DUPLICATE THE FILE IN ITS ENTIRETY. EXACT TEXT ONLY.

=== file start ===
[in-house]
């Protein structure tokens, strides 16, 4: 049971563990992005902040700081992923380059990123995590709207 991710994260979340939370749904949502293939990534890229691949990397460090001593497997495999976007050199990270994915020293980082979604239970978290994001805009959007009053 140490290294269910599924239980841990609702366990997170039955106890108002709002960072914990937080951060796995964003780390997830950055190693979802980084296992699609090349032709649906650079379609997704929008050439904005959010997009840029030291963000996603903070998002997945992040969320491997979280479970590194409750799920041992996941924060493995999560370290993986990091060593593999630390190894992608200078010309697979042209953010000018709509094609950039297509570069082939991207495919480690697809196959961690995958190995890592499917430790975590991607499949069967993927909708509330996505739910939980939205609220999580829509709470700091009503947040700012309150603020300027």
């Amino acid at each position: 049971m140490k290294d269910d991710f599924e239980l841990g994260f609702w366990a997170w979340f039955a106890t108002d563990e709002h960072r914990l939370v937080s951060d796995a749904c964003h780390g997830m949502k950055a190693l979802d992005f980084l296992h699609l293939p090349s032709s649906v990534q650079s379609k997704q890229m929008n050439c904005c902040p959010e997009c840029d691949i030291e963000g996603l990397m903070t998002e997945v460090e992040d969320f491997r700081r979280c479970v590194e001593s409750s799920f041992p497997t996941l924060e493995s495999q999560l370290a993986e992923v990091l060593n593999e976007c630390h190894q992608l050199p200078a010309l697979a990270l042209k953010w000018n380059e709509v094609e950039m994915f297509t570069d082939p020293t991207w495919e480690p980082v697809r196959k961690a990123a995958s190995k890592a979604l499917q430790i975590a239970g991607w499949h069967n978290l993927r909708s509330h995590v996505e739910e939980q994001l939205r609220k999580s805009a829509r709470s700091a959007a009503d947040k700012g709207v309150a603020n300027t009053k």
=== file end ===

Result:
[in-house]
């Protein structure tokens, strides 16, 4: 049971563990992005902040700081992923380059990123995590709207 991710994260979340939370749904949502293939990534890229691949990397460090001593497997495999976007050199990270994915020293980082979604239970978290994001805009959007009053 140490290294269910599924239980841990609702366990997170039955106890108002709002960072914990937080951060796995964003780390997830950055190693979802980084296992699609090349032709649906650079379609997704929008050439904005959010997009840029030291963000996603903070998002997945992040969320491997979280479970590194409750799920041992996941924060493995999560370290993986990091060593593999630390190894992608200078010309697979042209953010000018709509094609950039297509570069082939991207495919480690697809196959961690995958190995890592499917430790975590991607499949069967993927909708509330996505739910939980939205609220999580829509709470700091009503947040700012309150603020300027």
């Amino acid at each position: 049971m140490k290294d269910d991710f599924e239980l841990g994260f609702w366990a997170w979340f039955a106890t108002d563990e709002h960072r914990l939370v937080s951060d796995a749904c964003h780390g997830m949502k950055a190693l979802d992005f980084l296992h699609l293939p090349s032709s649906v990534q650079s379609k997704q890229m929008n050439c904005c902040p959010e997009c840029d691949i030291e963000g996603l990397m903070t998002e997945v460090e992040d969320f491997r700081r979280c479970v590194e001593s409750s799920f041992p497997t996941l924060e493995s495999q999560l370290a993986e992923v990091l060593n593999e976007c630390h190894q992608l050199p200078a010309l697979a990270l042209k953010w000018n380059e709509v094609e950039m994915f297509t570069d082939p020293t991207w495919e480690p980082v697809r196959k961690a990123a995958s190995k890592a979604l499917q430790i975590a239970g991607w499949h069967n978290l993927r909708s509330h995590v996505e739910e939980q994001l939205r609220k999580s805009a829509r709470s700091a959007a009503d947040k700012g709207v309150a603020n300027t009053k």